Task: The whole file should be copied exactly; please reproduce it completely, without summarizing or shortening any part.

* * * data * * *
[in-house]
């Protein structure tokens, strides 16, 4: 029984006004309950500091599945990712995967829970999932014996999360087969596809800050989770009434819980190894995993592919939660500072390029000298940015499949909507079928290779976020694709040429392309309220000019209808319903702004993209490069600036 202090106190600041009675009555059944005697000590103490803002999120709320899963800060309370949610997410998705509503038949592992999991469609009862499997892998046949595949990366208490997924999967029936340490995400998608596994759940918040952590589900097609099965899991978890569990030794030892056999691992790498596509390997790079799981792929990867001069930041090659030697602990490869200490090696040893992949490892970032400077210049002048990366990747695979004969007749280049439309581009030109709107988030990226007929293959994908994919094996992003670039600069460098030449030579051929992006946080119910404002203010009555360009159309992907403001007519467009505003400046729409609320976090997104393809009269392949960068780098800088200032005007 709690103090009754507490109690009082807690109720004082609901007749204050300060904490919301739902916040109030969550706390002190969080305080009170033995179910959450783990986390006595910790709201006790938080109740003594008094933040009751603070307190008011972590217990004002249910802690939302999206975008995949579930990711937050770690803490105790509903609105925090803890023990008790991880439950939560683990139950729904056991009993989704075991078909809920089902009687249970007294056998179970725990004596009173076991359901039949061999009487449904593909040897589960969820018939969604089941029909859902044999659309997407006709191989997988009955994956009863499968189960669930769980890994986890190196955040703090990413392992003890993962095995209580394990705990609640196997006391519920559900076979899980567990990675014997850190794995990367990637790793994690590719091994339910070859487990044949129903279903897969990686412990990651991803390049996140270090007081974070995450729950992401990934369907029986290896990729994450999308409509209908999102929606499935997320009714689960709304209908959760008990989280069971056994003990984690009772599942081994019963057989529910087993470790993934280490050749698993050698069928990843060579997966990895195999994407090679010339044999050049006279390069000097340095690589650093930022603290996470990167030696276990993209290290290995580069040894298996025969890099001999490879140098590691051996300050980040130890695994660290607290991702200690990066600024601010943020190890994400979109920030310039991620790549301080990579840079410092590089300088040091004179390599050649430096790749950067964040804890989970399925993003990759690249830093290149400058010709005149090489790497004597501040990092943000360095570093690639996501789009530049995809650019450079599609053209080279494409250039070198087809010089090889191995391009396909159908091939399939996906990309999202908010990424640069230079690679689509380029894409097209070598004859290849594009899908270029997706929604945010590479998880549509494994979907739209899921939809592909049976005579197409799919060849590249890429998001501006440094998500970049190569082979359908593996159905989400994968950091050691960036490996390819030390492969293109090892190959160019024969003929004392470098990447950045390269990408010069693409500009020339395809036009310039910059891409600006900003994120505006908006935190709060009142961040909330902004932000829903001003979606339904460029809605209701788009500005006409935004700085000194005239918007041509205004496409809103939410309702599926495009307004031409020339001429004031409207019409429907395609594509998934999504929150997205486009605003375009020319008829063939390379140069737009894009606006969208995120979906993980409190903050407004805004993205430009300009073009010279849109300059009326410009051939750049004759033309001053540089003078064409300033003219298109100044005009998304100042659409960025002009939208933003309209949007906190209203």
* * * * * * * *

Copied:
[in-house]
């Protein structure tokens, strides 16, 4: 029984006004309950500091599945990712995967829970999932014996999360087969596809800050989770009434819980190894995993592919939660500072390029000298940015499949909507079928290779976020694709040429392309309220000019209808319903702004993209490069600036 202090106190600041009675009555059944005697000590103490803002999120709320899963800060309370949610997410998705509503038949592992999991469609009862499997892998046949595949990366208490997924999967029936340490995400998608596994759940918040952590589900097609099965899991978890569990030794030892056999691992790498596509390997790079799981792929990867001069930041090659030697602990490869200490090696040893992949490892970032400077210049002048990366990747695979004969007749280049439309581009030109709107988030990226007929293959994908994919094996992003670039600069460098030449030579051929992006946080119910404002203010009555360009159309992907403001007519467009505003400046729409609320976090997104393809009269392949960068780098800088200032005007 709690103090009754507490109690009082807690109720004082609901007749204050300060904490919301739902916040109030969550706390002190969080305080009170033995179910959450783990986390006595910790709201006790938080109740003594008094933040009751603070307190008011972590217990004002249910802690939302999206975008995949579930990711937050770690803490105790509903609105925090803890023990008790991880439950939560683990139950729904056991009993989704075991078909809920089902009687249970007294056998179970725990004596009173076991359901039949061999009487449904593909040897589960969820018939969604089941029909859902044999659309997407006709191989997988009955994956009863499968189960669930769980890994986890190196955040703090990413392992003890993962095995209580394990705990609640196997006391519920559900076979899980567990990675014997850190794995990367990637790793994690590719091994339910070859487990044949129903279903897969990686412990990651991803390049996140270090007081974070995450729950992401990934369907029986290896990729994450999308409509209908999102929606499935997320009714689960709304209908959760008990989280069971056994003990984690009772599942081994019963057989529910087993470790993934280490050749698993050698069928990843060579997966990895195999994407090679010339044999050049006279390069000097340095690589650093930022603290996470990167030696276990993209290290290995580069040894298996025969890099001999490879140098590691051996300050980040130890695994660290607290991702200690990066600024601010943020190890994400979109920030310039991620790549301080990579840079410092590089300088040091004179390599050649430096790749950067964040804890989970399925993003990759690249830093290149400058010709005149090489790497004597501040990092943000360095570093690639996501789009530049995809650019450079599609053209080279494409250039070198087809010089090889191995391009396909159908091939399939996906990309999202908010990424640069230079690679689509380029894409097209070598004859290849594009899908270029997706929604945010590479998880549509494994979907739209899921939809592909049976005579197409799919060849590249890429998001501006440094998500970049190569082979359908593996159905989400994968950091050691960036490996390819030390492969293109090892190959160019024969003929004392470098990447950045390269990408010069693409500009020339395809036009310039910059891409600006900003994120505006908006935190709060009142961040909330902004932000829903001003979606339904460029809605209701788009500005006409935004700085000194005239918007041509205004496409809103939410309702599926495009307004031409020339001429004031409207019409429907395609594509998934999504929150997205486009605003375009020319008829063939390379140069737009894009606006969208995120979906993980409190903050407004805004993205430009300009073009010279849109300059009326410009051939750049004759033309001053540089003078064409300033003219298109100044005009998304100042659409960025002009939208933003309209949007906190209203």